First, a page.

New baptism curriculum is available for adults with intellectual disabilities

A release from the Anabaptist Disabilities Network

Anabaptist Disabilities Network (ADN) has published “Believing and Belonging: An Accessible Anabaptist Membership Curriculum” for youth and adults with intellectual disabilities. With captivating illustrations, activity-based learning, and an Anabaptist perspective, this is an important new tool for communities working towards full inclusion.

“Believing and Belonging” is available for purchase at

Written by Jeanne Davies, ADN executive director and an ordained minister in the Church of the Brethren, this curriculum fills the increasing need for curriculum written specifically for youth and adults with intellectual disabilities. Congregations who seek to include people with disabilities in their faith communities can use this curriculum to welcome those with intellectual disabilities into full membership in the body of Christ.

The curriculum has 36 lessons covering God’s first people, the story of Jesus, the story of the early church, Anabaptist beliefs and practices, and a discussion of baptism and membership. Each story features a captivating illustration by Dona Park or real-life photos that assist in understanding. Lessons also involve a “do” portion, with action items that provide a learning through doing approach. “Believing and Belonging” is designed as a year-long preparation for a decision about baptism and church membership. The teacher’s edition includes tips and insights for teaching, as well as a guide for discerning next steps if the ability to choose baptism seems unclear.

“Thanks to Anabaptist Disabilities Network, churches now have an accessible membership curriculum to welcome persons with intellectual disabilities into fellowship,” says Joan L. Daggett, project director for Shine: Living in God’s Light, co-published by Brethren Press and MennoMedia. “Faithfully Anabaptist, the curriculum focuses on creating a loving community where people with disabilities are welcomed and their gifts honored. With simple but powerful words and stunning illustrations, the Bible stories will engage students of all ages and levels of understanding. This curriculum will help churches welcome people with disabilities, fully visible and with voice, into full fellowship in the body of Christ. What a gift!”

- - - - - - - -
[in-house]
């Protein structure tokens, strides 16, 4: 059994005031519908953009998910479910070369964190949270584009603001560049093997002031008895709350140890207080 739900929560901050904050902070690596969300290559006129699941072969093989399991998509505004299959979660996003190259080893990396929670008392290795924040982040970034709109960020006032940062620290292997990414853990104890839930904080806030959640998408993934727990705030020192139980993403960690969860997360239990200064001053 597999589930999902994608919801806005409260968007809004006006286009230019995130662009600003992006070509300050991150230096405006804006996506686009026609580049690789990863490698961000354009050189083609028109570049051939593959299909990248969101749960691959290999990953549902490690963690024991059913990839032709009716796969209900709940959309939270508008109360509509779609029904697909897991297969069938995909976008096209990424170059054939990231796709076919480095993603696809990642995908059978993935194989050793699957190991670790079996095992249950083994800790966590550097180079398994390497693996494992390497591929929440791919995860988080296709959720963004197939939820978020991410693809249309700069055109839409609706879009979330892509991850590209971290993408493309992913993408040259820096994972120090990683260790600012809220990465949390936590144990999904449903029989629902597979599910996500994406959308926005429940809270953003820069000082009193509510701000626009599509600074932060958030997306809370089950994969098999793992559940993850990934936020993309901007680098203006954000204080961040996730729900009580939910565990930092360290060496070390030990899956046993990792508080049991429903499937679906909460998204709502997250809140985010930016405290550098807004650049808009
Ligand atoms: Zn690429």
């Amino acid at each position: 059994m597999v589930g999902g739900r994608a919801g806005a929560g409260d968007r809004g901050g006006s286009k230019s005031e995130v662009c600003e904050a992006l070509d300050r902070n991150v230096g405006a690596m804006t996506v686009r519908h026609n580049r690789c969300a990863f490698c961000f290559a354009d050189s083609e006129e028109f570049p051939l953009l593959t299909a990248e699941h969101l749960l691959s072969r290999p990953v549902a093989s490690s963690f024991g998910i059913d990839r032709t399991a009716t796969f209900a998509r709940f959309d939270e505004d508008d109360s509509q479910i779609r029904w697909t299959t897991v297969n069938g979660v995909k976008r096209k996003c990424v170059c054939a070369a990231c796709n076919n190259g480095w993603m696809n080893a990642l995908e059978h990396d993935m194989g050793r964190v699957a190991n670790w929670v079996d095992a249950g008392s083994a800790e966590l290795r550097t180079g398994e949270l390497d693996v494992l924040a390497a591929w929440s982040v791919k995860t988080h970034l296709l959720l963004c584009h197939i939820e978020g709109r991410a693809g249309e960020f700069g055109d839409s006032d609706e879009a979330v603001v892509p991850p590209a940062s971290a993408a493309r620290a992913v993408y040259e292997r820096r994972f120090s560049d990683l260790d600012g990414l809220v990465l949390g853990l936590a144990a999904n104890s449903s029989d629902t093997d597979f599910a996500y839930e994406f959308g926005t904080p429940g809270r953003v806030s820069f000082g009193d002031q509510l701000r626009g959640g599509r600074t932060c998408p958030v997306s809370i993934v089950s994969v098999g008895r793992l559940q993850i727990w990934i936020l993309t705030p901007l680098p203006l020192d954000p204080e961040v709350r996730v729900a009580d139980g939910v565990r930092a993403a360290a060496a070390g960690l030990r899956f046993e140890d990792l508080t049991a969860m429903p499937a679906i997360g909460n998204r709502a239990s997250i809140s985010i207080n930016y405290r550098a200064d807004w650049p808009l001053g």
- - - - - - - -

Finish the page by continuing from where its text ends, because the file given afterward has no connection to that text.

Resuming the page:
Church of the Brethren and other Anabaptist denominations will find the curriculum vital. Keith Dow, manager of organizational and spiritual life with Christian Horizons, states: “It is all too rare that denominations, churches, and faith traditions provide resources that are easily understood and engaging. It is even rarer that these resources are created from the ground up to be meaningful for people with intellectual and developmental disabilities without coming across as reductive or juvenile. ‘Believing and Belonging’ is an accessible Anabaptist membership curriculum that manages to be age-appropriate, informative, and engaging for everybody. Between the captivating graphics, robust theology, and opportunities for further engagement and follow-up, I’m thrilled to recommend this resource not only for those who come from my own Anabaptist tradition, and not only for people with intellectual or developmental disabilities, but for anyone who is looking to learn about and follow the way of Jesus.”

Anabaptist Disabilities Network (ADN) is a small organization located in Elkhart, Ind., which serves the Anabaptist community in North America. ADN connects and supports people who have disabilities, their families, and faith communities to create a culture of belonging for everybody.

— Emily Hunsberger is communications director for the Anabaptist Disabilities Network.


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